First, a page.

Security time bomb is triggered by 'rogue laptops'

Notebook PCs that have missed the regular patching cycle are vulnerable to security threats such as the recent Korgo worm, warn security experts

Unpatched notebook PCs are a weak link in enterprise security arrangements, experts warned on Friday.

Most enterprises have a significant number of desktop PCs that are vulnerable to an attack from the numerous worms and viruses that already exist on the open Internet; but these machines are protected, temporarily, by the corporate firewall.

The LSASS vulnerability, which Microsoft patched in April, is still causing a nuisance because there are so many unpatched computers connected to the Internet. Many of these machines are behind a corporate firewall and have so far escaped infection, but security experts say they represent a security time bomb that could be set off by an infected laptop connecting to the internal network.

Mikko Hyppönen, director of antivirus research at F-Secure, said the popularity of the Korgo worm, which takes advantage of the LSASS vulnerability in Microsoft -- the same vulnerability exploited by the Sasser worm -- shows that there must be a lot of computers that have not been updated.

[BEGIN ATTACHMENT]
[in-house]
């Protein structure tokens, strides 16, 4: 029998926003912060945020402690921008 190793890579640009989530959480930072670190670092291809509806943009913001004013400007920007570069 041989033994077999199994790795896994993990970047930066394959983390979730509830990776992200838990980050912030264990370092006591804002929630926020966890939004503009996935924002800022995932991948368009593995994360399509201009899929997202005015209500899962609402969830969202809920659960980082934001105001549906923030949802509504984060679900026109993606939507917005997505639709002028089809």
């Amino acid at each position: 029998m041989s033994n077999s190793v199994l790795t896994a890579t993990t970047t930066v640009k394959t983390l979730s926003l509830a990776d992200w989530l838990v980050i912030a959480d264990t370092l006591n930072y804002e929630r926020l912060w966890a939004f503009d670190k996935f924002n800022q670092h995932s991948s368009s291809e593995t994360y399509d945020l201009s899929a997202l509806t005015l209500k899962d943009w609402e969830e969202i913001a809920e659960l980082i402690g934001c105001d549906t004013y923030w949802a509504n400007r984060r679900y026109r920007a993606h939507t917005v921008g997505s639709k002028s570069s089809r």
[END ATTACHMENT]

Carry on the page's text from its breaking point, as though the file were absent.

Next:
"There are lots of unpatched machines in internal networks that could remain unpatched for years. They are not affected by the initial outbreak because corporate firewalls are protecting them. But eventually, someone brings in a laptop that has been infected and the worm gains access to the closed network," Hyppönen said.

Patrick Hinojosa, chief technical officer at antivirus firm Panda Software, agreed this was a big problem. He said "rogue laptops", which are used by people that are rarely in the office, are usually patched late and can easily bypass the perimeter security measures.

"One problem is that most IT departments do not have centralised control over security on rogue laptops -- they are used by someone that is on the road and are the last computers to get patched by the IT department," Hinojosa said.

Hinojosa said that when one of these rogue computers releases a worm onto the internal network, it spreads very quickly.

"If it is a network-aware worm -- like MSBlast or Sasser -- the speed at which it can go through the subnet is incredible. This is a big problem," Hinojosa said.

F-Secure's Hyppönen said that another factor causing problems is when brand new computers are introduced to the network.

"People buy a new computer that has Windows pre-installed but does not have the most recent patches, so they plug it in and it gets infected. We still see the MSBlast worm popping up, even though it was found last August," Hyppönen said.